One of the biggest problems that plague a DR plan is atrophy. DR plans get set up, tweaked and perfected for some audit or compliance officer and then go untouched for years until the next audit, and then days or weeks are spent updating. Unless, of course, a disaster occurs. The only way to properly care for your backup and disaster recovery solution is to have updating the plan as part of every configuration workflow.
A server is built, set up, configured, the backups get configured, the server is moved to production, and the DR plan is updated, or a server is moved out of production, backups get archived, the server is decommissioned, and the DR plan is updated. If it’s handled in this manner, then the actual work of the DR plan is very minimal at any given time, and it’s always up to date.
Keeping the plan up to date is obviously very important, but if the plan is stored on the systems that just got destroyed, then it won’t do you any good in a disaster. Additionally, the passwords to access and control all of these systems need to be available as well because, remember, Active Directory may be down, so you need to be able to get into the server with local credentials. The Directory Services Restore Mode password can be huge in this case.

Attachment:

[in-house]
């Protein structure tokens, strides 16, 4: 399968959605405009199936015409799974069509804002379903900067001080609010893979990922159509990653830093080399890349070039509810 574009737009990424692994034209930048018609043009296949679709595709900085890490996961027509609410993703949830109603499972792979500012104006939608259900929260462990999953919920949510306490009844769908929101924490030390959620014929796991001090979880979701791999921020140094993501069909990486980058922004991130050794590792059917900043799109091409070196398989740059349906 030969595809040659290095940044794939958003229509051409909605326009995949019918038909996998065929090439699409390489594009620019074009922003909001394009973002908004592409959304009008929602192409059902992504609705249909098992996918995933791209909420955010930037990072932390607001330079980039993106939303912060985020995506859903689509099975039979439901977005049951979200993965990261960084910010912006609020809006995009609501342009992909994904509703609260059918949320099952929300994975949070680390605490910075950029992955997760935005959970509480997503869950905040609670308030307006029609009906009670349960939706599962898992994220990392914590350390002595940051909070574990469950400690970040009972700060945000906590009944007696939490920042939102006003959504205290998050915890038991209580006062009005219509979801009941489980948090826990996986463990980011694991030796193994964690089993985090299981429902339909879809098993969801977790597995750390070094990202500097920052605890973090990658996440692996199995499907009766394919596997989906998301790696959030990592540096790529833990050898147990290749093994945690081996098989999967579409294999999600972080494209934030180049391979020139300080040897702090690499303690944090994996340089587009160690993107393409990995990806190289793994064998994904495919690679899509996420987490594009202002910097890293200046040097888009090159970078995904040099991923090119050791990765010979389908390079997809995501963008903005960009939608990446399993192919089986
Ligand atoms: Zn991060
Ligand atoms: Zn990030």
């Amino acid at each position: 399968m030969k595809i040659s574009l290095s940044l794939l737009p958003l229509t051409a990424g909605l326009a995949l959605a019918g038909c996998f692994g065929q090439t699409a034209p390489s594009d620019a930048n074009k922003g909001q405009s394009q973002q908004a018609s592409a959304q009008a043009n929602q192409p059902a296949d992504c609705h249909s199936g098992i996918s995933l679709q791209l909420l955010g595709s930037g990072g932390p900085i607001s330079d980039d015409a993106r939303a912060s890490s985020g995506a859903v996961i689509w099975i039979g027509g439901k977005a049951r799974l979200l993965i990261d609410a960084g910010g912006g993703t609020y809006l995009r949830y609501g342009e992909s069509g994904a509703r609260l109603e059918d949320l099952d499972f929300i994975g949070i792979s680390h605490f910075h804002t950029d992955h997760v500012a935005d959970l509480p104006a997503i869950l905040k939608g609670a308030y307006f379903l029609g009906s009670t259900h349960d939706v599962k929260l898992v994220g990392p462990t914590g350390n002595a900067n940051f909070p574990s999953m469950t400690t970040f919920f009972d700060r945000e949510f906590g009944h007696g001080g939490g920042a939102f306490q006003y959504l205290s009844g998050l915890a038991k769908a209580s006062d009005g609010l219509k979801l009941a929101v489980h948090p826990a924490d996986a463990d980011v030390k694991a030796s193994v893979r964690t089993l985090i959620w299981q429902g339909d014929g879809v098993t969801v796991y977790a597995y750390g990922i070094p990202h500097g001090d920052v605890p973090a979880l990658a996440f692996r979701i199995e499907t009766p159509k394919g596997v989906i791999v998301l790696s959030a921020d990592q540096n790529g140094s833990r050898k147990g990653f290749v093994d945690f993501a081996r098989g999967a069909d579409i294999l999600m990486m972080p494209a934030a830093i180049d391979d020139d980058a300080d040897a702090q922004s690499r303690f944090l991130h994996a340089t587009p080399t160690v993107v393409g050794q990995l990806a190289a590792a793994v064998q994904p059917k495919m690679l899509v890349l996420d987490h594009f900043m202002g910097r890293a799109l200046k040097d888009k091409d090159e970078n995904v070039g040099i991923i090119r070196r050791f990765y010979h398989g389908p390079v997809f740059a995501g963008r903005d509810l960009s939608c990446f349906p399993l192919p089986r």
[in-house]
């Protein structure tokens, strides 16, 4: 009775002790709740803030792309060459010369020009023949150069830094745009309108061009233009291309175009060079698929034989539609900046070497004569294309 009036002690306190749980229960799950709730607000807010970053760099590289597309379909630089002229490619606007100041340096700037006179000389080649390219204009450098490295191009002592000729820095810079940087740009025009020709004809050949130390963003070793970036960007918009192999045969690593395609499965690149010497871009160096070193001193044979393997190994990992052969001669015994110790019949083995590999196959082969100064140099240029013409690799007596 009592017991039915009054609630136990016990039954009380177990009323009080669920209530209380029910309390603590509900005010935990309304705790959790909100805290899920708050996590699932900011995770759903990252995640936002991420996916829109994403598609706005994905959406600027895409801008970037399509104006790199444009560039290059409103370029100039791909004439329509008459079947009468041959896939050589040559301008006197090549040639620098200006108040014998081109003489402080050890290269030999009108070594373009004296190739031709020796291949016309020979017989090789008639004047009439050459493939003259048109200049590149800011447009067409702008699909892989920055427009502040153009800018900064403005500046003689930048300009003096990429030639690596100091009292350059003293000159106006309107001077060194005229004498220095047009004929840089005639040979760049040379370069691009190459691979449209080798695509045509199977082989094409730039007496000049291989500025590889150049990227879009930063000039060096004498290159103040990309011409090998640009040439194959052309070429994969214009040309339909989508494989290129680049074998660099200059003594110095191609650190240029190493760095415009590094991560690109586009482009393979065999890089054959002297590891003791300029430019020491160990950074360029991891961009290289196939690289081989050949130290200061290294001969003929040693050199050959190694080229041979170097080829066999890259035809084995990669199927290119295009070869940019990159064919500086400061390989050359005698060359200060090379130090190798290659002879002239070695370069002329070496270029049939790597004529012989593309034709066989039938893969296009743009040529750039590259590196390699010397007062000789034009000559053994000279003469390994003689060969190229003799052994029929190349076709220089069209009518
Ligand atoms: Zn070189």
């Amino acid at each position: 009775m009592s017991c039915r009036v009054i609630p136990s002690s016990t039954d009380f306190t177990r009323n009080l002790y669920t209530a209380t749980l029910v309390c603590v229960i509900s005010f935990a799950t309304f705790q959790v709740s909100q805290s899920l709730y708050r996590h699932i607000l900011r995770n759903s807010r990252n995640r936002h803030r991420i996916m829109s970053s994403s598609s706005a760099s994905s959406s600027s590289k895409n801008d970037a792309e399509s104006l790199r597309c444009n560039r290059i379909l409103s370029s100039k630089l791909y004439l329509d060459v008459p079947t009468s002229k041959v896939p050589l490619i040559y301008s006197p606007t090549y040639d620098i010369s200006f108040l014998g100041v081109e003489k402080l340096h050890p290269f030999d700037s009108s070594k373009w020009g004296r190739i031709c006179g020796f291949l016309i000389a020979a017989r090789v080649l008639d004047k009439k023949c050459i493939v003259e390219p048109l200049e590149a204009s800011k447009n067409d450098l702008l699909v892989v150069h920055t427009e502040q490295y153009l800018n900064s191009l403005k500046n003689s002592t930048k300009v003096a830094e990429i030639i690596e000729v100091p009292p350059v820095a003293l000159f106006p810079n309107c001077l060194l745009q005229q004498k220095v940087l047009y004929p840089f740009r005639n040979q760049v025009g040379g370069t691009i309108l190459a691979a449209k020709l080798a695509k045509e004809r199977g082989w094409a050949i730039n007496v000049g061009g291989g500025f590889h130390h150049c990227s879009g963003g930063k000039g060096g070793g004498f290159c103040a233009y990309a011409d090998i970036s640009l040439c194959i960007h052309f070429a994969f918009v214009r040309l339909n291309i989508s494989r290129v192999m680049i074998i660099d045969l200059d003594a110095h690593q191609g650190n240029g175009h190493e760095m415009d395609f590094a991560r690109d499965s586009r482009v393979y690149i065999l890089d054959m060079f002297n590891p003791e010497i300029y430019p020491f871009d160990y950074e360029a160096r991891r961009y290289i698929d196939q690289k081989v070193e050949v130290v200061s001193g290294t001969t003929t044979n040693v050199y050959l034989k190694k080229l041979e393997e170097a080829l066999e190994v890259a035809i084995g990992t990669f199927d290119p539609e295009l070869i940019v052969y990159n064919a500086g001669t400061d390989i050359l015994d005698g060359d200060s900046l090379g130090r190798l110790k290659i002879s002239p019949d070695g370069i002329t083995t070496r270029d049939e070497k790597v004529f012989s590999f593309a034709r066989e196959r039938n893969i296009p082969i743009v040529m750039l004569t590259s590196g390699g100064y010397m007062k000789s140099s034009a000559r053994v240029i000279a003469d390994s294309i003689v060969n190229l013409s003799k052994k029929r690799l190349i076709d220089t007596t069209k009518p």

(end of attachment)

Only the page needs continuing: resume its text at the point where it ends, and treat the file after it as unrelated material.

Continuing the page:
So where DO you keep the DR plans? Well, this is actually a good usage of cloud storage assuming you keep security in mind. Since the proverbial keys to the kingdom are being stored with these passwords and restoration methods make sure that the cloud provider is reputable and complies with security requirements. Obviously, it needs to be extremely well known within IT how to get to these plans and passwords, or once again, the effort to make the plans was pointless.
Where does all of this leave us? Well, in case you haven’t noticed, we’ve focused on everything about the DR plan except for the actual technologies employed. This was by design. There are dozens and dozens of technologies to meet any kind of RPO and RTO that you require, and there are a LOT of considerations that need to be taken into account when deciding on these technologies. All too often IT professionals latch onto the shiny new technology for solving a problem they may or may not have and forget to keep everything in context. That’s where we can come in, with our relationships with and knowledge of best of breed solutions and practices.
Hopefully this series helped frame the overall thought process one should take when it comes to approaching disaster recovery.
Check out last week’s installment on management buy-in, or click around the entire series:
- What is a Disaster?
- How to Construct a Proper Disaster Recovery Plan
- Technical Documentation
- End Users